PARIS (Reuters) - The murder of Saudi columnist Jamal Khashoggi in a year when more than half of all journalists killed were targeted deliberately reflects a hatred of the media in many areas of society, Reporters Without Borders (RSF) said on Tuesday.
At least 63 professional journalists around the world were killed doing their jobs in 2018, RSF said, a 15 percent increase on last year. The number of fatalities rises to 80 when including all media workers and citizen journalists.
“The hatred of journalists that is voiced ... by unscrupulous politicians, religious leaders and businessmen has tragic consequences on the ground, and has been reflected in this disturbing increase in violations against journalists,” RSF Secretary-General Christophe Deloire said in a statement.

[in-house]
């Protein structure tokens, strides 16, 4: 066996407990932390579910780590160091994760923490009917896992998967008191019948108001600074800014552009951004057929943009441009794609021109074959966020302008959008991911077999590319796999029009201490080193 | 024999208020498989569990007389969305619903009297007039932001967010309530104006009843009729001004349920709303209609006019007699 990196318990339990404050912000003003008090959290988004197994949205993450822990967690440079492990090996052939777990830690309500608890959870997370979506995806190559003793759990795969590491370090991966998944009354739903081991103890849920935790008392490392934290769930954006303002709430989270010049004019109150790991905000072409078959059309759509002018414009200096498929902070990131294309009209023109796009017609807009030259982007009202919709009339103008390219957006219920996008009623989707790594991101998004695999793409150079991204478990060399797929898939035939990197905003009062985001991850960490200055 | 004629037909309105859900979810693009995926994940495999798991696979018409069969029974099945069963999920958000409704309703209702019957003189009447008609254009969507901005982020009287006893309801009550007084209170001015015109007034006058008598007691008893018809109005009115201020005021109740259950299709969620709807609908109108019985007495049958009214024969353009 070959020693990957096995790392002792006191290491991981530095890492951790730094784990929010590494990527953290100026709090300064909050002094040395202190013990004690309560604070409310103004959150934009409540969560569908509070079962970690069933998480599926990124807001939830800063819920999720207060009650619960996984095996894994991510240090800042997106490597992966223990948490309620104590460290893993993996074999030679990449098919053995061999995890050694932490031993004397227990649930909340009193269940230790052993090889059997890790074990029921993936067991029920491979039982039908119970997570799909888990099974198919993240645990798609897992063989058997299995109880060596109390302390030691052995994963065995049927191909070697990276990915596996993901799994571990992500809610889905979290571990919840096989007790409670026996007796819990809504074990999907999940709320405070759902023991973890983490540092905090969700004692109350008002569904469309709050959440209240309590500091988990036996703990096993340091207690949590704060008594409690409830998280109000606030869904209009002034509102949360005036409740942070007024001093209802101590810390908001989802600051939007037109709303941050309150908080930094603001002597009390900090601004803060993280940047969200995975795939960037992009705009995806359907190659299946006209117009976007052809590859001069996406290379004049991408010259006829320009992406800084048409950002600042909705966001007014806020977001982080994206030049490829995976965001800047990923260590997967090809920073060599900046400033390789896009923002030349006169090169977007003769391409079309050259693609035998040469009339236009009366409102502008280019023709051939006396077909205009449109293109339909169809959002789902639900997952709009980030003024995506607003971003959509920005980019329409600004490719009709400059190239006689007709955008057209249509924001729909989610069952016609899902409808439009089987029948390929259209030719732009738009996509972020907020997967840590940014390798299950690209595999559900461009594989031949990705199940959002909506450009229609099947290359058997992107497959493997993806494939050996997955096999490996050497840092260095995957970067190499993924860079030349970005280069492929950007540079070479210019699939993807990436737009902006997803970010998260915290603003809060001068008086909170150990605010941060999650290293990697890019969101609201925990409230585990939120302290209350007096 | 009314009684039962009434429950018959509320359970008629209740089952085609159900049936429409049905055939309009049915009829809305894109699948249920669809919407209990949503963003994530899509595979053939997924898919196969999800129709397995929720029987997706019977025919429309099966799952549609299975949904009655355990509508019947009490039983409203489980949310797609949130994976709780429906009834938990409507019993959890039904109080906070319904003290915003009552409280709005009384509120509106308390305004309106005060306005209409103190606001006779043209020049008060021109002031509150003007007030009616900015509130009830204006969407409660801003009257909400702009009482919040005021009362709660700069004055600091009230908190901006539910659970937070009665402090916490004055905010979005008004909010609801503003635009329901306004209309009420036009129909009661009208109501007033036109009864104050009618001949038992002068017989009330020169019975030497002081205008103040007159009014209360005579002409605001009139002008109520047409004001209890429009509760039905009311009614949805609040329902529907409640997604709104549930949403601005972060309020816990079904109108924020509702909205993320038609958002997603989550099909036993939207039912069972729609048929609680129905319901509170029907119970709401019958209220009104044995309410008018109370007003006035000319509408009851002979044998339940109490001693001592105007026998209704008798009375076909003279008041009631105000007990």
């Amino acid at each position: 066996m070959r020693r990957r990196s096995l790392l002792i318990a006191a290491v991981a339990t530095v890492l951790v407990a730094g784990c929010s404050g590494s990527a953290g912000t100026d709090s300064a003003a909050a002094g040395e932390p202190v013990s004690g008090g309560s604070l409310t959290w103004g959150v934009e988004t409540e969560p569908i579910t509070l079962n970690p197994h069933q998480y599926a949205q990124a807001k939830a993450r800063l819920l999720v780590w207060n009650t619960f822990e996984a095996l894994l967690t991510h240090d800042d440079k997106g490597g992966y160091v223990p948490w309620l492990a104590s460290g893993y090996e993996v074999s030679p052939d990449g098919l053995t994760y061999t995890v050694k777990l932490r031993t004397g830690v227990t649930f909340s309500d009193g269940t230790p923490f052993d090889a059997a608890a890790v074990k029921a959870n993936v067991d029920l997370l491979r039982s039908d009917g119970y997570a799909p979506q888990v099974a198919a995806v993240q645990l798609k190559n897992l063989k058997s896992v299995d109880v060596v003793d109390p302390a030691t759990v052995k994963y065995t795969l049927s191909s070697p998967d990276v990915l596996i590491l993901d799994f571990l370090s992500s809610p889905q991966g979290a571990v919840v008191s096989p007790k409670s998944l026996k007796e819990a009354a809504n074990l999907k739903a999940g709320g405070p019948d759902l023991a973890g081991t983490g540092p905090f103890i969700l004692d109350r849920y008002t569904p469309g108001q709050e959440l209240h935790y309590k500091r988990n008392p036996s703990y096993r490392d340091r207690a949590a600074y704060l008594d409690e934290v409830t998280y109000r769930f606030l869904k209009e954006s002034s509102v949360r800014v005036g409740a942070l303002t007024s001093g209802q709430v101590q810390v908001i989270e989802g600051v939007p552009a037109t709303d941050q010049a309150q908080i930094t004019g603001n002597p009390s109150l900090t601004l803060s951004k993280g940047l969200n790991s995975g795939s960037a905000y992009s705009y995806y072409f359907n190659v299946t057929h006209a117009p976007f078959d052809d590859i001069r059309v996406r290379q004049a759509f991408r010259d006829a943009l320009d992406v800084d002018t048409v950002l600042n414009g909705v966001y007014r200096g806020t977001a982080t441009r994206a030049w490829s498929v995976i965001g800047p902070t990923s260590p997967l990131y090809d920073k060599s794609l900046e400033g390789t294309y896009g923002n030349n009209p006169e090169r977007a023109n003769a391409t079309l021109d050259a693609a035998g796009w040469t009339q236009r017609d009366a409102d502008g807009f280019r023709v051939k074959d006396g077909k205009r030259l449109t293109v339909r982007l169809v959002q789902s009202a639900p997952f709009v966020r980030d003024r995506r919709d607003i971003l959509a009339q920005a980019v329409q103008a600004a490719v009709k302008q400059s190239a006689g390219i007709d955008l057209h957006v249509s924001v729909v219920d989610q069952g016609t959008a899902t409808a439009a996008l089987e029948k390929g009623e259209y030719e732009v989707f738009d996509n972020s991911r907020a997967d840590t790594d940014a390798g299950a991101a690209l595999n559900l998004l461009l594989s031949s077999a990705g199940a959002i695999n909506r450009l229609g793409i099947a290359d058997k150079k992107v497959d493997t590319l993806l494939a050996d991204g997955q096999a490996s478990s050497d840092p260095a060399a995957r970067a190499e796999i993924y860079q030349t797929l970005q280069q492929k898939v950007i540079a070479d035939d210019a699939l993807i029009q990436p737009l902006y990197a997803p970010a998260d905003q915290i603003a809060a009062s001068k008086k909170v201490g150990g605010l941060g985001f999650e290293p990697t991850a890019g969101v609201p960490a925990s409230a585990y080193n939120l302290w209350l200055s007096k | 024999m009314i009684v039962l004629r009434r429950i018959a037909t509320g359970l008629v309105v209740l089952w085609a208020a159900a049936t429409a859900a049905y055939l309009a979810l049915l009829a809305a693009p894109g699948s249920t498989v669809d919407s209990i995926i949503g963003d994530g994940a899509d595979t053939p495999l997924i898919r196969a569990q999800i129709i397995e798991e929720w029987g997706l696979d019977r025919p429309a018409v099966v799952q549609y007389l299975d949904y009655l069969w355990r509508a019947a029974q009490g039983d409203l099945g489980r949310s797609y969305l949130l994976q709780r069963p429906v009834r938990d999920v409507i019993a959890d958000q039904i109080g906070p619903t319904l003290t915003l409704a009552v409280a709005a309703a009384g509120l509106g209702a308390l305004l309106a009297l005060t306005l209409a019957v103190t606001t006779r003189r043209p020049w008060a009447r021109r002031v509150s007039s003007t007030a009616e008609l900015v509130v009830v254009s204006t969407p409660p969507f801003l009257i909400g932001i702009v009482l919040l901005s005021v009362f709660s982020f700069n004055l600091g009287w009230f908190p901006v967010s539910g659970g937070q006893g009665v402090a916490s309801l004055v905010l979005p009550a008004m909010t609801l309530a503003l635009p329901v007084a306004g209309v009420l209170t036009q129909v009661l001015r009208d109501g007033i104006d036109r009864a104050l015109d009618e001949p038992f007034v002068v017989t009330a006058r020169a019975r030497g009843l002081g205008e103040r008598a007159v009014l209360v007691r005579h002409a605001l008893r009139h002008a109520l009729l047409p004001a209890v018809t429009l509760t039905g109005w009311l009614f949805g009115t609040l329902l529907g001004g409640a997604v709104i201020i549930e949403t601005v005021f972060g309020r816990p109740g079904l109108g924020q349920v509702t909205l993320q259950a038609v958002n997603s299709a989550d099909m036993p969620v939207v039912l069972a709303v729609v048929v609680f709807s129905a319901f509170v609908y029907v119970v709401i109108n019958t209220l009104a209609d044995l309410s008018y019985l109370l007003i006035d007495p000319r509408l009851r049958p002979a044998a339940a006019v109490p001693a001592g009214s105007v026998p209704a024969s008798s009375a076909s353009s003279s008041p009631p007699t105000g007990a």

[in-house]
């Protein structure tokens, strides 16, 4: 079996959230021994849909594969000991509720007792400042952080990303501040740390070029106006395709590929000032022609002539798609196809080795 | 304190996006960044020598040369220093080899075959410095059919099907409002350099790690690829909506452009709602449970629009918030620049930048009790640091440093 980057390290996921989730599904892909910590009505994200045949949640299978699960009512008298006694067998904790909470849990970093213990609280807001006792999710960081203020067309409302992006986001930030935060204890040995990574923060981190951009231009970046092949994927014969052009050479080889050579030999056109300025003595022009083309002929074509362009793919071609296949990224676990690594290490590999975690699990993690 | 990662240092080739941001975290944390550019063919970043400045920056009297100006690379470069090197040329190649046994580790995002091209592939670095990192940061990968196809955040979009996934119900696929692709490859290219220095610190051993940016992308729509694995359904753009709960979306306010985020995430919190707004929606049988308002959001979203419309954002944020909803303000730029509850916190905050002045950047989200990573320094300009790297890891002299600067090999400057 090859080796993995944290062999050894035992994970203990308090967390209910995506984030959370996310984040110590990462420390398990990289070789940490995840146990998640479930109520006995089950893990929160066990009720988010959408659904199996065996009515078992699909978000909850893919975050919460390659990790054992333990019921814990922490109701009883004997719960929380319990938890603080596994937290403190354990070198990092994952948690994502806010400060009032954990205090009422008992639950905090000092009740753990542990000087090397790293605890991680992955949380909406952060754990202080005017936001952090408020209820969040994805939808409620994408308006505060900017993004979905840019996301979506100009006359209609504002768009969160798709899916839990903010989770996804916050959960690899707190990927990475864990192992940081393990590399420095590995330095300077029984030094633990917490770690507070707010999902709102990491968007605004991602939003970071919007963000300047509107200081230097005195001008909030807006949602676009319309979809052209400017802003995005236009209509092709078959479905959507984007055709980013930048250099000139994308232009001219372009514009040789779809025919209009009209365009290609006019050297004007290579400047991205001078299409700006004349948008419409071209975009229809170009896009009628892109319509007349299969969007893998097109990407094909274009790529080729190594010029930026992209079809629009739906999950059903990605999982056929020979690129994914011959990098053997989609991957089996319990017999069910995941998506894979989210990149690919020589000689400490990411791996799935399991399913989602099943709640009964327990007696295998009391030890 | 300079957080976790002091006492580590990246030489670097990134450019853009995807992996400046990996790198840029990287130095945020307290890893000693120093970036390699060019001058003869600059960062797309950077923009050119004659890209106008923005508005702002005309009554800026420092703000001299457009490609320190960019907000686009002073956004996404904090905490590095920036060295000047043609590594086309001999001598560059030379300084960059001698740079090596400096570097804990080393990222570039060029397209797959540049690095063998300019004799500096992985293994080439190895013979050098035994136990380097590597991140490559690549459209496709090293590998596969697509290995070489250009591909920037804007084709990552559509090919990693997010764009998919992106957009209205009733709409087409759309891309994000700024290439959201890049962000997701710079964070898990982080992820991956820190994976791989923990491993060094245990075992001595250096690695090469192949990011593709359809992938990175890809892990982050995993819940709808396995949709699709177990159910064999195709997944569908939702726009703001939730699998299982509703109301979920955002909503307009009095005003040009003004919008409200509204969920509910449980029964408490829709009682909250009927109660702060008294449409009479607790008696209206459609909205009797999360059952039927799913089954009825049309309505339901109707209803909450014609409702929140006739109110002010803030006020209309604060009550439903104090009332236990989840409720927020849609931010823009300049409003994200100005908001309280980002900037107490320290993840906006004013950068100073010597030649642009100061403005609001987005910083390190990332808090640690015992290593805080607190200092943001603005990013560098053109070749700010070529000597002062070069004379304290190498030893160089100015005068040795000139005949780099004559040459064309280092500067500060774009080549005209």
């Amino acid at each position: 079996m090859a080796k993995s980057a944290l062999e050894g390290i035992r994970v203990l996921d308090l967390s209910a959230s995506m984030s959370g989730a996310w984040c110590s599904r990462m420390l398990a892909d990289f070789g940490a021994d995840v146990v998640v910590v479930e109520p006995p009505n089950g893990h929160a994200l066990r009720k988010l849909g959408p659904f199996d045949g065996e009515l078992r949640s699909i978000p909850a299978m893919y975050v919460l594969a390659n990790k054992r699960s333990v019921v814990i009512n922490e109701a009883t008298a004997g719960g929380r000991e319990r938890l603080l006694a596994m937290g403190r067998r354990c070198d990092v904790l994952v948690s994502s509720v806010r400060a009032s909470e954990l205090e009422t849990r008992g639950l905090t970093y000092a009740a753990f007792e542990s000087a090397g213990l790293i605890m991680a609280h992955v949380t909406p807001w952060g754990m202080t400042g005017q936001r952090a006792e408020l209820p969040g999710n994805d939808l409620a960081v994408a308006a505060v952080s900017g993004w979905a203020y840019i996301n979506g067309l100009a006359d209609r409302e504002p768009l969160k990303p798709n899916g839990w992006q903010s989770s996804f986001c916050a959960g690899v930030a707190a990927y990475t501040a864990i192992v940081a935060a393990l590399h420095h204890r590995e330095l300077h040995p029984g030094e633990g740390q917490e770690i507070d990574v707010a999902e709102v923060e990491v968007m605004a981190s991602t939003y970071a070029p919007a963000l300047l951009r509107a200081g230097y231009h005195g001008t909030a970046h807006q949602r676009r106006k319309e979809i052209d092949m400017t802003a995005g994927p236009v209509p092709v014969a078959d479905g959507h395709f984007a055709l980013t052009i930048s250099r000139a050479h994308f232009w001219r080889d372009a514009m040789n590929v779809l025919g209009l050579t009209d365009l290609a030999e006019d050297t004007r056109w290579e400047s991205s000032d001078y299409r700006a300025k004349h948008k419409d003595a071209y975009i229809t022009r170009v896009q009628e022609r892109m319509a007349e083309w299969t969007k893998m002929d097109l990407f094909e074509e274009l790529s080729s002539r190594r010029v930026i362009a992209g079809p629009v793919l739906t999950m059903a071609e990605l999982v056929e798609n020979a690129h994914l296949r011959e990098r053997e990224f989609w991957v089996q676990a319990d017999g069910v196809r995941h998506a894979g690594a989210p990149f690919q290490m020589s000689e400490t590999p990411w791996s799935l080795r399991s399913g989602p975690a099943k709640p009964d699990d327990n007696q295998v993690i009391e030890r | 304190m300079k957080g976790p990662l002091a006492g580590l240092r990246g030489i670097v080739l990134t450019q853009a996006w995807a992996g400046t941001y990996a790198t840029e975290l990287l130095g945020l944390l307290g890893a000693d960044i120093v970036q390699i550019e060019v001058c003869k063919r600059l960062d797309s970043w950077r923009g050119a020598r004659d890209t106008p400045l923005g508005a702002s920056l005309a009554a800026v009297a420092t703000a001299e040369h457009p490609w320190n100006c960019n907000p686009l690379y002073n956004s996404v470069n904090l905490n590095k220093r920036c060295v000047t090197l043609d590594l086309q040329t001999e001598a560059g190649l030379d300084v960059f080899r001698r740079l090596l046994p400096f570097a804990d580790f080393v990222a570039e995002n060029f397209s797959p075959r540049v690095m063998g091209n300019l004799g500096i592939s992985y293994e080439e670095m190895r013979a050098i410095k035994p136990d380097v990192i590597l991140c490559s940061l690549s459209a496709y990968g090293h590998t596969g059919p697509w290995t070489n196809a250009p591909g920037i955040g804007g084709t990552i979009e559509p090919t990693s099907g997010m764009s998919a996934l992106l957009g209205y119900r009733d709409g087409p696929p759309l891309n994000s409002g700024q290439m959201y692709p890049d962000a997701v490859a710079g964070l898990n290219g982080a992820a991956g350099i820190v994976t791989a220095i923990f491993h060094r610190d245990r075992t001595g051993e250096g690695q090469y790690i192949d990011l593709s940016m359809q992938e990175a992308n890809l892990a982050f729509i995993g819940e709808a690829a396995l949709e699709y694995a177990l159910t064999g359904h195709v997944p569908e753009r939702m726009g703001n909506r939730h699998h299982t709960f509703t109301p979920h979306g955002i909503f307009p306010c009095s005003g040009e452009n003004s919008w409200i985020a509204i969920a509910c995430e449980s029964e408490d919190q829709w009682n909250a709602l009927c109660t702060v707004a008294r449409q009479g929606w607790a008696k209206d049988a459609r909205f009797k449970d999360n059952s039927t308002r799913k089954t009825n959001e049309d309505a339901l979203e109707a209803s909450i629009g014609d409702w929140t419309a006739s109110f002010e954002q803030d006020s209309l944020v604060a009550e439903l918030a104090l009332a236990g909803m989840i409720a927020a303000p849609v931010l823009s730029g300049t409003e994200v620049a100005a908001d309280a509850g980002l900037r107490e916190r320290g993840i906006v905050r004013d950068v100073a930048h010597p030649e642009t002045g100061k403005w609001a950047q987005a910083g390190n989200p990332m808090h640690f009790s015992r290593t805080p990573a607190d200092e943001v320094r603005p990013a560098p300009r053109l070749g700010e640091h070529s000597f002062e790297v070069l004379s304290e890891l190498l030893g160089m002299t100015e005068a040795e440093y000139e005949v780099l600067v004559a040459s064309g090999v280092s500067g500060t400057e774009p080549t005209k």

Khashoggi, a royal insider who became a critic of Crown Prince Mohammed bin Salman and began writing for the Washington Post after moving to the United States last year, was killed inside the Saudi consulate in Istanbul in October.
Khashoggi’s death sparked global outrage. Saudi officials have rejected accusations that the crown prince ordered his death.
The Paris-based body said that the three most dangerous countries for journalists to work in were Afghanistan, Syria and Mexico.
Meanwhile, the shooting of five employees of the Capital Gazette newspaper propelled the United States into the ranks of the most dangerous countries.
The media freedom organisation said 348 journalists are being detained worldwide, compared with 326 at this time in 2017. China, Turkey, Iran, Saudi Arabia and Egypt hold more than half the world’s imprisoned journalists.
Reporting by Richard Lough, editing by Ed Osmond